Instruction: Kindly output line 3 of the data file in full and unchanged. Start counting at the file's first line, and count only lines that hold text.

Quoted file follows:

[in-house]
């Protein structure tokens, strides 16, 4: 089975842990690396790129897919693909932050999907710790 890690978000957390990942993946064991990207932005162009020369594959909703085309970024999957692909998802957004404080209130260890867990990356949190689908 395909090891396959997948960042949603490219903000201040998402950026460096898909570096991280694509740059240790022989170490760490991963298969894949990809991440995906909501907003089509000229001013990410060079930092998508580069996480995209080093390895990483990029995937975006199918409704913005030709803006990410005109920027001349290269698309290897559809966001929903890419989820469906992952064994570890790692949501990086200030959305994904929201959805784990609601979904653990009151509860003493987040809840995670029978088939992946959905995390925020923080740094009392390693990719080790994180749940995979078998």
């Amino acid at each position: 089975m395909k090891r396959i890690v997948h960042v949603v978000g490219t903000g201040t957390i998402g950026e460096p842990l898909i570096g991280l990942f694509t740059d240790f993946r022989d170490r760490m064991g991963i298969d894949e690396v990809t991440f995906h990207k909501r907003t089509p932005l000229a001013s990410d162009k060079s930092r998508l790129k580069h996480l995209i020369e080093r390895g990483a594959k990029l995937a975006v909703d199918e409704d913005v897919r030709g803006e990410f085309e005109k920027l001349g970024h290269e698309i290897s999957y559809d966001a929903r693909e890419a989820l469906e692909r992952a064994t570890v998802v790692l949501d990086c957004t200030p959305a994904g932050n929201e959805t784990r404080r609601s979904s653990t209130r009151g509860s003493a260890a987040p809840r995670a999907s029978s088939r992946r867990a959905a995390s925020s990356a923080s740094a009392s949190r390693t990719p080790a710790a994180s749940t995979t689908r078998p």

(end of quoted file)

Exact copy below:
């Amino acid at each position: 089975m395909k090891r396959i890690v997948h960042v949603v978000g490219t903000g201040t957390i998402g950026e460096p842990l898909i570096g991280l990942f694509t740059d240790f993946r022989d170490r760490m064991g991963i298969d894949e690396v990809t991440f995906h990207k909501r907003t089509p932005l000229a001013s990410d162009k060079s930092r998508l790129k580069h996480l995209i020369e080093r390895g990483a594959k990029l995937a975006v909703d199918e409704d913005v897919r030709g803006e990410f085309e005109k920027l001349g970024h290269e698309i290897s999957y559809d966001a929903r693909e890419a989820l469906e692909r992952a064994t570890v998802v790692l949501d990086c957004t200030p959305a994904g932050n929201e959805t784990r404080r609601s979904s653990t209130r009151g509860s003493a260890a987040p809840r995670a999907s029978s088939r992946r867990a959905a995390s925020s990356a923080s740094a009392s949190r390693t990719p080790a710790a994180s749940t995979t689908r078998p």